Merle Dandridge is coming home.

Taking a break from her starring role in “Greenleaf” opposite Oprah Winfrey, Dandridge is heading back to the Omaha area this weekend to dish out acting advice, help with flood relief efforts and take her mom out for a birthday dinner.

You might not know of the 43-year-old actress, but perhaps you recognize her face. In addition to her lead role in “Greenleaf,” she has numerous credits in shows such as “Murphy Brown” and “Sons of Anarchy.” Or “The Night Shift,” “NCIS,” “24” and “Star-Crossed,” among others. Oh, and there’s her voiceover work for massive video games such as “Half-Life 2” and “Uncharted 4.”

And her roles in Broadway productions: “Spamalot,” “Rent,” “Tarzan” and “Once On This Island.”

She’s a busy, accomplished actress; you’ve probably seen her many times without even knowing it.

And she got her start in acting at Papillion-La Vista High School.

Raised in Nebraska, Dandridge attended Papillion-La Vista junior and senior high. In high school, a friend told her drama was an easy elective. It ended up turning into much more than that.

The actress planned to pay her success forward this weekend by helping with Papillion-La Vista South’s production of “Once On This Island.” (Dandridge starred as Papa Ge in a Tony-winning production of the same musical on Broadway last year.) Then she planned to help members of her church, Bellevue Church of Christ, at its flood relief distribution center.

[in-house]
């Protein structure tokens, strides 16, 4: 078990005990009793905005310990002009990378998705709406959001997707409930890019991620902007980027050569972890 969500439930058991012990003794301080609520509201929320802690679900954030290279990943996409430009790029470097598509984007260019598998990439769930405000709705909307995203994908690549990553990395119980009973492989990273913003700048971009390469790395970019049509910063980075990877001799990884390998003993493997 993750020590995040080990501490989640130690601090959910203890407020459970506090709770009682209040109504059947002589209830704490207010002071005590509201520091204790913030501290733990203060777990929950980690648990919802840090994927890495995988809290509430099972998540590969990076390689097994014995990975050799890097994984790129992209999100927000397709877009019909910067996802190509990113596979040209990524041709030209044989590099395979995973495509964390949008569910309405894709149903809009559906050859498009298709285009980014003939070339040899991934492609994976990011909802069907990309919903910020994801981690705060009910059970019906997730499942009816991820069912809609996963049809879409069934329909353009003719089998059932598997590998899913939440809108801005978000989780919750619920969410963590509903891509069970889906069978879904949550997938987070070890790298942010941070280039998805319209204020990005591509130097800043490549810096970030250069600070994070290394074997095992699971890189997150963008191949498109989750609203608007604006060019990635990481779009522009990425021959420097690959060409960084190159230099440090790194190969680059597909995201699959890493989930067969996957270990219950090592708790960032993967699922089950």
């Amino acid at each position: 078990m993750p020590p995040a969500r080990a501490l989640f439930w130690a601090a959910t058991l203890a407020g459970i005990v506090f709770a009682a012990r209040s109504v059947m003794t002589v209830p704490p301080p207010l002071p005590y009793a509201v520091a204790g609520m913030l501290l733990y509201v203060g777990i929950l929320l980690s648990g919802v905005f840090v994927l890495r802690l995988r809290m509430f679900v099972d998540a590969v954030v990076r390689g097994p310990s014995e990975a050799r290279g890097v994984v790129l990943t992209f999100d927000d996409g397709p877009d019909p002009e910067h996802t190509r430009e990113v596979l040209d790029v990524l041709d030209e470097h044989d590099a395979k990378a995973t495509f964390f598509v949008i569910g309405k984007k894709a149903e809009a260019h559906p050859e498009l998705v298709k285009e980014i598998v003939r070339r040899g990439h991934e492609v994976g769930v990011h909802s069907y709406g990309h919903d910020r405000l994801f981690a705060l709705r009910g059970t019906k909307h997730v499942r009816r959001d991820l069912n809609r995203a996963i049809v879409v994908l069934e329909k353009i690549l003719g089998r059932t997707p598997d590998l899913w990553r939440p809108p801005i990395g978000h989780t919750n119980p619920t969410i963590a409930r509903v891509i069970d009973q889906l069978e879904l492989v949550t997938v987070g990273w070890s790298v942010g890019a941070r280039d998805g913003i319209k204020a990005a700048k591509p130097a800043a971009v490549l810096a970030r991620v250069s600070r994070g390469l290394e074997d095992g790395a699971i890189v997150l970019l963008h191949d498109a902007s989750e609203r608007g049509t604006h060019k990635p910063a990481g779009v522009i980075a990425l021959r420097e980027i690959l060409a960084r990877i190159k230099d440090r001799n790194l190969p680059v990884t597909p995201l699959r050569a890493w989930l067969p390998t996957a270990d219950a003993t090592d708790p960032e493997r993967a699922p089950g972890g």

“It’s great to come back and show some Husker pride,” Dandridge told me. “I feel like I have to come back and put my foot on the soil. My heart gets filled up.”

Though she’s accomplished so much in so many areas of entertainment, The World-Herald hasn’t written much about her over the years. (Many locals probably don’t even know she’s from around here.)

Allow me to change that.

Dandridge called us last week to talk about Broadway, her favorite teachers, helping those in need and what she planned to tell the actors at her alma mater. Some answers have been edited for length or clarity.

Q: You were born in Japan, but you grew up in Omaha. How long did you live here?

A: From kindergarten through 12th grade. I went to Golden Hills Elementary. I went to Papillion Junior High and I went to Papillion-La Vista High School.